The Pros and Cons of Freelancing

For creative people, freelance work is a way to supplement any income they may derive from their art. For some, it’s also a creative outlet in and of itself. It’s just another way artists, writers, poets, and musicians can treat their art as a business while they pursue the freedom to create it. While the life of the freelancer may appeal to some, there are things to consider before traveling the path of the freelancer.

The Pros of Freelance Work

There are many great benefits to working as a freelance writer or graphics artist. Here are six to consider:

You can create your own work schedule

As a freelancer, you can indeed set your own hours. Of course, this depends on who your clients are and what demands they make of your time. Deadlines must be met, but if you prefer to work in the early mornings and have your afternoons off, you can certainly do that. You can break up your time any way you like as long as you’re getting the work done and your clients are happy. 

You are your own boss

Yes, you are your own boss. You can work when you want to (see above), wear what you want (see below) and take time off when you need to, or even when you feel like it. When I was freelancing full-time, I loved the freedom I had to quit working in the middle of the day (a non-deadline day, of course), get on my bike and ride, sometimes ending up at the lake or the zoo. I also liked the freedom of turning down work (when I could afford to) from habitually late-paying or low-paying clients. 

You get to work from home

No long commutes spending hours crawling through traffic. Yes, that’s a huge time and money saver. It can be good for the soul too. Some may worry about all the distractions that the home/work life presents. For me, getting distracted by a pile of dirty dishes and taking ten minutes to do them is a distraction I welcome. As long as the work gets done, I don’t consider it a problem. There are plenty of distractions in office environments too. You need good self control no matter where you work.

You don’t have coworkers (or a boss)

Assuming you enjoy working independently, or are a bit of the reclusive artistic type, not having to deal with coworkers or a boss is a huge perk. Some people just don’t like small talk, or continually getting hit up for contributions to this or that birthday party, baby shower or retirement gift fund. Freelancing will definitely solve that problem, although it could be argued that freelancers have many bosses/clients.

You can work in your pajamas

This benefit is often mentioned in work-at-home job ads. These jobs are typically low-paying gigs so companies try to hype up this pretty worthless perk (in my opinion). I wouldn’t recommend working in your pjs, as it blurs the work/home line a little too much. But hey, if that’s something that’s on your career bucket list, you can certainly work in your pajamas or nothing at all.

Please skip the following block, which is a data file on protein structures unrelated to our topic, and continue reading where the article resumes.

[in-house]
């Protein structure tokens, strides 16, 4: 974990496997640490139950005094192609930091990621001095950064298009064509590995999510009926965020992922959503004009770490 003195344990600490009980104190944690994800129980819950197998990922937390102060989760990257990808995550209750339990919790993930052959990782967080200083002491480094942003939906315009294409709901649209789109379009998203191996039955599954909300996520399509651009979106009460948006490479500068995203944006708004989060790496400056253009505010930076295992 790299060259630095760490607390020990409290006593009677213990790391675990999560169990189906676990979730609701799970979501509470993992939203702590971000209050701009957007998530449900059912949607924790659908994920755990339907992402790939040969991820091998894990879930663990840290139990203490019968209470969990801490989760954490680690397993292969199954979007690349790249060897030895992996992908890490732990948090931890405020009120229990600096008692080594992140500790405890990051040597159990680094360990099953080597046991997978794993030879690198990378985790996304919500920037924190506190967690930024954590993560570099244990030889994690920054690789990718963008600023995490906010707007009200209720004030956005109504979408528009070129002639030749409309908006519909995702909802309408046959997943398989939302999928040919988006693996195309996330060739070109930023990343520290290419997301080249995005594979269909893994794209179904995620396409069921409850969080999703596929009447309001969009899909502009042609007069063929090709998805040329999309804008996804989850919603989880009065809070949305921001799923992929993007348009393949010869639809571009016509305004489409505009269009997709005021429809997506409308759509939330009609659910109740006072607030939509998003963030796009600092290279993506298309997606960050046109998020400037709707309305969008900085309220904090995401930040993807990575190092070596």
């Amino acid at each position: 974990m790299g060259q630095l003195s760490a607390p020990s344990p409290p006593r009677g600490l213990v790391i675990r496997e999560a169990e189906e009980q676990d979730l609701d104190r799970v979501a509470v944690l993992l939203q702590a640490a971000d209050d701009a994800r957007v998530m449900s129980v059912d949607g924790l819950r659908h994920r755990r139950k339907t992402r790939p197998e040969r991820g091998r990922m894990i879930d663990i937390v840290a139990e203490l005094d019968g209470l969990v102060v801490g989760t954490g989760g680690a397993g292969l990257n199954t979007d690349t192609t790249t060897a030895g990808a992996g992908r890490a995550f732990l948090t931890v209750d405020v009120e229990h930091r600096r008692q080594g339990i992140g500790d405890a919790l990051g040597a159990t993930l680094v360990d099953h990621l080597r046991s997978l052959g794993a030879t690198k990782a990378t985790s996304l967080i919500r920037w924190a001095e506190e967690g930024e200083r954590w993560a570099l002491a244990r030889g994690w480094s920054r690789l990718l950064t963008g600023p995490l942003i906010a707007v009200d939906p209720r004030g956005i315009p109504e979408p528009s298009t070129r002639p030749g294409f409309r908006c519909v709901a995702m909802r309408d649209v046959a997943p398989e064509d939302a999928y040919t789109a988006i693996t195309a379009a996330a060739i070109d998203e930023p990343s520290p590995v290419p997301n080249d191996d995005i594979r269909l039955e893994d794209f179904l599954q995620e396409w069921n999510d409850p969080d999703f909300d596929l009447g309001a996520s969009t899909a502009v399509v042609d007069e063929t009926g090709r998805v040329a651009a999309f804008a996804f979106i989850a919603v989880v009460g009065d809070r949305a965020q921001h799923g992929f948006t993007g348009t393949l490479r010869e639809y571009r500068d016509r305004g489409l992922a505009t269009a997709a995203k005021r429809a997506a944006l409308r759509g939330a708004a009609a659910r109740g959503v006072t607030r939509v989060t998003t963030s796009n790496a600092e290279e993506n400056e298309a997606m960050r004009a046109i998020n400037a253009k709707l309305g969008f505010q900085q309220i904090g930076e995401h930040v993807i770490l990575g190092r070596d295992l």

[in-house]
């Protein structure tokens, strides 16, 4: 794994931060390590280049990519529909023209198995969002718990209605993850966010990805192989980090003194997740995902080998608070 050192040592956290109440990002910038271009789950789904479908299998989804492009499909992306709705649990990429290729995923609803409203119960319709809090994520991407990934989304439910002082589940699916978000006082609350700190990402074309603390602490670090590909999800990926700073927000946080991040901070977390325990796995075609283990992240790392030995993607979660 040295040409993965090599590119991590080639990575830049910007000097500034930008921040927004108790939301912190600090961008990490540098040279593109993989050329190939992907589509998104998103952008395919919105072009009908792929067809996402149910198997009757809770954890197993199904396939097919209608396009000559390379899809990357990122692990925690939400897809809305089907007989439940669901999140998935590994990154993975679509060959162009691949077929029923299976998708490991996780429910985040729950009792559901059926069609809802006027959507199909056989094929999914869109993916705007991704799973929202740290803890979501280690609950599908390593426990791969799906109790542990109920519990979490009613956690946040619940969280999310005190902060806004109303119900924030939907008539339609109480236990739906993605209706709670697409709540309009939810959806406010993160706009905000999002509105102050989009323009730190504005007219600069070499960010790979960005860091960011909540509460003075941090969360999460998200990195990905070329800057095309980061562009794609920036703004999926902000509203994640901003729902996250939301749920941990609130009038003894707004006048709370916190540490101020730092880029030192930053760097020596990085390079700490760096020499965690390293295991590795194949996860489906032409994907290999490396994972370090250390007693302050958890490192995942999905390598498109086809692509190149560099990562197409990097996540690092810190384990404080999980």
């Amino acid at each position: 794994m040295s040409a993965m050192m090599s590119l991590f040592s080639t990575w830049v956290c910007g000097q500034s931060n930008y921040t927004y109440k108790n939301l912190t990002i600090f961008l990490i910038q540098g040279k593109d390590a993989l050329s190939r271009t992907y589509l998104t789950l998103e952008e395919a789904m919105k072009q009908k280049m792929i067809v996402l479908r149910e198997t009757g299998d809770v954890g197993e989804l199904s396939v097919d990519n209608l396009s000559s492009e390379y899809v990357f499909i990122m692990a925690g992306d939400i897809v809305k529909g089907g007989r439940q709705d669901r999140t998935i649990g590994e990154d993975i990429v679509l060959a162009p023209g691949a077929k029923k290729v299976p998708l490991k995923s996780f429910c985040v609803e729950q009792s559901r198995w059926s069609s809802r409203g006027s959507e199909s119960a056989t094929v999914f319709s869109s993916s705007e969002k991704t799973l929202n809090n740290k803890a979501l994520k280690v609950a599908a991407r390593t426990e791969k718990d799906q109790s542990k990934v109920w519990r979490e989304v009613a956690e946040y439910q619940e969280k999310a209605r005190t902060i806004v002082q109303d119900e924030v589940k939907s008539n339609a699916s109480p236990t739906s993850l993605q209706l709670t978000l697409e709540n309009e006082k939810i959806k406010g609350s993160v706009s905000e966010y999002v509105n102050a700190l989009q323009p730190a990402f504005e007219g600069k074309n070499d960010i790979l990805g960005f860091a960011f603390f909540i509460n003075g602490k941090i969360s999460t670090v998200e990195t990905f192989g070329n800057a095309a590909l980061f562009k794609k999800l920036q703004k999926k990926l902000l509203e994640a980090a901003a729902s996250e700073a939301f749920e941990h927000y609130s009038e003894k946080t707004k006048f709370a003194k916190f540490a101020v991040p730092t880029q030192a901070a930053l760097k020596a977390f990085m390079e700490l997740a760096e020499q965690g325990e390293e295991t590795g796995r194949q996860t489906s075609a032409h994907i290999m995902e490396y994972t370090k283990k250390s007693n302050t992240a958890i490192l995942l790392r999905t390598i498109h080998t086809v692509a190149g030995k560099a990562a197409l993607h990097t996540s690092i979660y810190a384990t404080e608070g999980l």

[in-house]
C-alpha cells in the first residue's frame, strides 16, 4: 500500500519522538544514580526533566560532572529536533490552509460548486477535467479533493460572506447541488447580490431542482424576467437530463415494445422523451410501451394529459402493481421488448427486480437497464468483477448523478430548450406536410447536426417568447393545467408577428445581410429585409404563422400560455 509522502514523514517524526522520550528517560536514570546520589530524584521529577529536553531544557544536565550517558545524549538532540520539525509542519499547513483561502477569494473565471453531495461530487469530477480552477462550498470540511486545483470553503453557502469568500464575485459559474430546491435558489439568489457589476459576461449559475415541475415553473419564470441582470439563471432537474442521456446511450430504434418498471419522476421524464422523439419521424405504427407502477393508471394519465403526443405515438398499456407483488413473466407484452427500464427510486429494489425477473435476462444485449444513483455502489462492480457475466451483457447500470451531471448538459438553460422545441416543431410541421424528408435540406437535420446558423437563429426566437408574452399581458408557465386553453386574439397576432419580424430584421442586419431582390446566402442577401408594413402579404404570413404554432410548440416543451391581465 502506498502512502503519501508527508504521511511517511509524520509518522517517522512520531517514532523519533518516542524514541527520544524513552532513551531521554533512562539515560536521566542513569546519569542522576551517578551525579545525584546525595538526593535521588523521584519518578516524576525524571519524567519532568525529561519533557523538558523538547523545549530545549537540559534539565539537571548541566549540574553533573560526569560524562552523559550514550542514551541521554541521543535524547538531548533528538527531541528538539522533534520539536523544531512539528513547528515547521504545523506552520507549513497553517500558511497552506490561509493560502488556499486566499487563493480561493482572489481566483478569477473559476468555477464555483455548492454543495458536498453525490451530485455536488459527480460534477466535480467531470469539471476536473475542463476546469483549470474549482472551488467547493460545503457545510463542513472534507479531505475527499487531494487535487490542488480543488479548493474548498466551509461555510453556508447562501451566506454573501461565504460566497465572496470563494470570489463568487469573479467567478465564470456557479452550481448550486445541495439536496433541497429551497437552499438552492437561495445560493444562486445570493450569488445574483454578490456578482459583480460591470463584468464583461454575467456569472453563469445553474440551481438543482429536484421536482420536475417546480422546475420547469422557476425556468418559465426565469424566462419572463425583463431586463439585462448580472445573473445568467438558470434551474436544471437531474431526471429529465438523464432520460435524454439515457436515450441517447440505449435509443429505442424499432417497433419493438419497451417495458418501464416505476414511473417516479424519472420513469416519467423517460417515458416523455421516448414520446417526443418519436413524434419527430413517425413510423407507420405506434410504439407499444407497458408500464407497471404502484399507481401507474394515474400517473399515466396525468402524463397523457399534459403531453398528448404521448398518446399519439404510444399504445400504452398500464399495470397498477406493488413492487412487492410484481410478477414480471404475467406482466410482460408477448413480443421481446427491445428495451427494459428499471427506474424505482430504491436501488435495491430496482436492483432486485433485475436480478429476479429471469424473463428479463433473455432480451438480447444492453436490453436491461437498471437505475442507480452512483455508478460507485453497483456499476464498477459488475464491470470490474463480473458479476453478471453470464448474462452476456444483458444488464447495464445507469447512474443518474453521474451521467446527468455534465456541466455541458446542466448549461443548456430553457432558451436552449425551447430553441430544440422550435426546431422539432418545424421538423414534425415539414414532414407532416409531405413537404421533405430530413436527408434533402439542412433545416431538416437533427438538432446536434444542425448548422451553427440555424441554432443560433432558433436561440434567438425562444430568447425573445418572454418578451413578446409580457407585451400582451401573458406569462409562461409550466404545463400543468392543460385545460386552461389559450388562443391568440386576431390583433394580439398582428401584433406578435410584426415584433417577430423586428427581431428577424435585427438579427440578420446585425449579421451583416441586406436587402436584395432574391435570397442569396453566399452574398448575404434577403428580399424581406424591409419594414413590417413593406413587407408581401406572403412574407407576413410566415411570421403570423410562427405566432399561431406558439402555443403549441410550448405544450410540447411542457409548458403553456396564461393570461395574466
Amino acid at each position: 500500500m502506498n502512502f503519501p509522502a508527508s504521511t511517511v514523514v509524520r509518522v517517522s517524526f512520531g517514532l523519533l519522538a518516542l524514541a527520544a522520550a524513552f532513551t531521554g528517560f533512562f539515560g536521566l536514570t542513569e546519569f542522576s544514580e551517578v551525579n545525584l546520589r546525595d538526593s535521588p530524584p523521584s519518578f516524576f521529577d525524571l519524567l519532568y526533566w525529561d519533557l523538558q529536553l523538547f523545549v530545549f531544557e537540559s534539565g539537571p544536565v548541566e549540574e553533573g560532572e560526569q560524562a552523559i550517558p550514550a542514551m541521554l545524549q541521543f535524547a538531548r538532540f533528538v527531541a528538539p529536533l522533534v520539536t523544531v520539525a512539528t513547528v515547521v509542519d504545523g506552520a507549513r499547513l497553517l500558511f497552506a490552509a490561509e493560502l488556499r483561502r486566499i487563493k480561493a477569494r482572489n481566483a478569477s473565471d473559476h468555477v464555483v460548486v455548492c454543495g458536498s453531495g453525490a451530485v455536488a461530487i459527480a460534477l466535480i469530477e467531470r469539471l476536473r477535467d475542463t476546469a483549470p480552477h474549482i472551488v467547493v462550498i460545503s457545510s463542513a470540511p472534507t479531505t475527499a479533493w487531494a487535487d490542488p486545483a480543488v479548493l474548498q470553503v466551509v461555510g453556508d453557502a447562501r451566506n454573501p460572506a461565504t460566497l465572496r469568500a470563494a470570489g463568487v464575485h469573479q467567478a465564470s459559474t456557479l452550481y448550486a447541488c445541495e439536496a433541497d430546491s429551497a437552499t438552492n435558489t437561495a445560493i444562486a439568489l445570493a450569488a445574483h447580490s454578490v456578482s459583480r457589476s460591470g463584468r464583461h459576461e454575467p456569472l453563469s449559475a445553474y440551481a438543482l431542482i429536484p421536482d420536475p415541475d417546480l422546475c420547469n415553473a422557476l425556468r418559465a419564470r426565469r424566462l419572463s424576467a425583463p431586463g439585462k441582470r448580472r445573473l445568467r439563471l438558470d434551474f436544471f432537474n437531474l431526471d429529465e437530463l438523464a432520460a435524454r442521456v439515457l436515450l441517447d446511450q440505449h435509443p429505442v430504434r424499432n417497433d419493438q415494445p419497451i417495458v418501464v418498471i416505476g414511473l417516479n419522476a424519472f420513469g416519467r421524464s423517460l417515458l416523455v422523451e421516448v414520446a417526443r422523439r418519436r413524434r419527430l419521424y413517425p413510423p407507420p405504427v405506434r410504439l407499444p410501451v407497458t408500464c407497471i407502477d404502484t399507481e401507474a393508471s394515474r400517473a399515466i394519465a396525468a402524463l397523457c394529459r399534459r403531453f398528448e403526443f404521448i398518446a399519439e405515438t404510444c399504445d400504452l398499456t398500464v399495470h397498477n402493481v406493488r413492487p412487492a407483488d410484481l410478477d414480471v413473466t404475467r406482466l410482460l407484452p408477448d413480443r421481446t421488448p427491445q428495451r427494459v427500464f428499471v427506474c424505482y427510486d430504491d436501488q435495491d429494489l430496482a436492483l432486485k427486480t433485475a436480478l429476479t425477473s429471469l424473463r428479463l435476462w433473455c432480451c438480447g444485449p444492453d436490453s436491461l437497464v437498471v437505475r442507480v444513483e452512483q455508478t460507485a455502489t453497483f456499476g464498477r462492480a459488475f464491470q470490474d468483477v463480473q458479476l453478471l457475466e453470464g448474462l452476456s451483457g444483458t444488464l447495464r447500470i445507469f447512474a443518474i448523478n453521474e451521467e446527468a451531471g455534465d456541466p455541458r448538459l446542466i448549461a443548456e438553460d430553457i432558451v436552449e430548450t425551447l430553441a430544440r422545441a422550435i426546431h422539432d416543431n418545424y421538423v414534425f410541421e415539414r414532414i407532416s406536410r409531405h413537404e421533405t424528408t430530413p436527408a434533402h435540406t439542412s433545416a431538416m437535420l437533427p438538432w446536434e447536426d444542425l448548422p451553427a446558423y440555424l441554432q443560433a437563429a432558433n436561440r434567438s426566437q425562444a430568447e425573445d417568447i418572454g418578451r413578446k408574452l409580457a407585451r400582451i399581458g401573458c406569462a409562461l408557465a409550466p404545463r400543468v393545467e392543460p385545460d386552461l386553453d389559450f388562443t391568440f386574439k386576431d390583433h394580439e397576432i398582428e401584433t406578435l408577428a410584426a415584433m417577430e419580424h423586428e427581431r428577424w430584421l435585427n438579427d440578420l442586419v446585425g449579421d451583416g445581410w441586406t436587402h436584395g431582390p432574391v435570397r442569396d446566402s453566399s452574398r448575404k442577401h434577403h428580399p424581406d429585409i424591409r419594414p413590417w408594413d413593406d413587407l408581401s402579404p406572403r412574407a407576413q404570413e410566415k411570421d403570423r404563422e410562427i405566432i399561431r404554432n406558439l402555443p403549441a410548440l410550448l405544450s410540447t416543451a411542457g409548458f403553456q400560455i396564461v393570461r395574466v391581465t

The Cons of Freelancing

For every pro there is a con. Here are five negative aspects of freelancing.

Sometimes the money just isn’t right

It’s feast or famine in the freelance world. There will definitely be lean times where jobs don’t materialize and clients will pay late simply because they can. To counter this, it is necessary to have good money management skills and to learn to live within your means. Even with savings and a good plan, when the work dries up and the money slows to a trickle, the stress level ticks up a notch.

No benefits (medical/dental, paid vacation, etc.)

Freelancing is a struggle for sure. The freedom of creating your own work schedule is a huge draw, but the financial uncertainty makes it hard to relax and enjoy it sometimes. I never stopped worrying about when and if I was going to get paid and whether it would be enough—is it ever enough? Even when the work was coming in, pay can be slow to arrive and there is no such thing as paid time off or medical insurance, much less dental and vision benefits.

No feeling of security

There is simply never a guarantee that you’ll find enough work to support yourself as a freelancer. If you can find one or two clients, publications or websites to give you steady work, then that’s great, but you never know when one will go out of business and/or will no longer need your services. It’s a crap shoot.


If you really enjoy the social interaction an office environment provides, then freelancing may not be your cup of tea. It can be very lonely sometimes and freelancers often go an entire work day without interacting with other humans. Freelancers need to make an effort to connect with other people (offline) when they start to feel too isolated.

No time for your own work

Many artists think that freelancing will give them lots of time to work on their own projects. This is true in theory. The lack of a commute can give you back ten or twelve hours per week which can  be used to create, however, the brain does get tired and the thought of painting, drawing or writing after a day of doing that for someone else, can be daunting. I personally recommend starting the day with your own stuff. Give your best effort to yourself. Don’t put it off for another time. That time may never materialize.

Now go do it!

So there you have it. Do the pros outweigh the cons for you? If so, you may be suited for the freelance life. It’s not much different than the life of a working artist. There is the same freedom of autonomy coupled with the constraints of finances. Let me know your thoughts and experiences as a freelance writer, artist, set designer, or studio musician.

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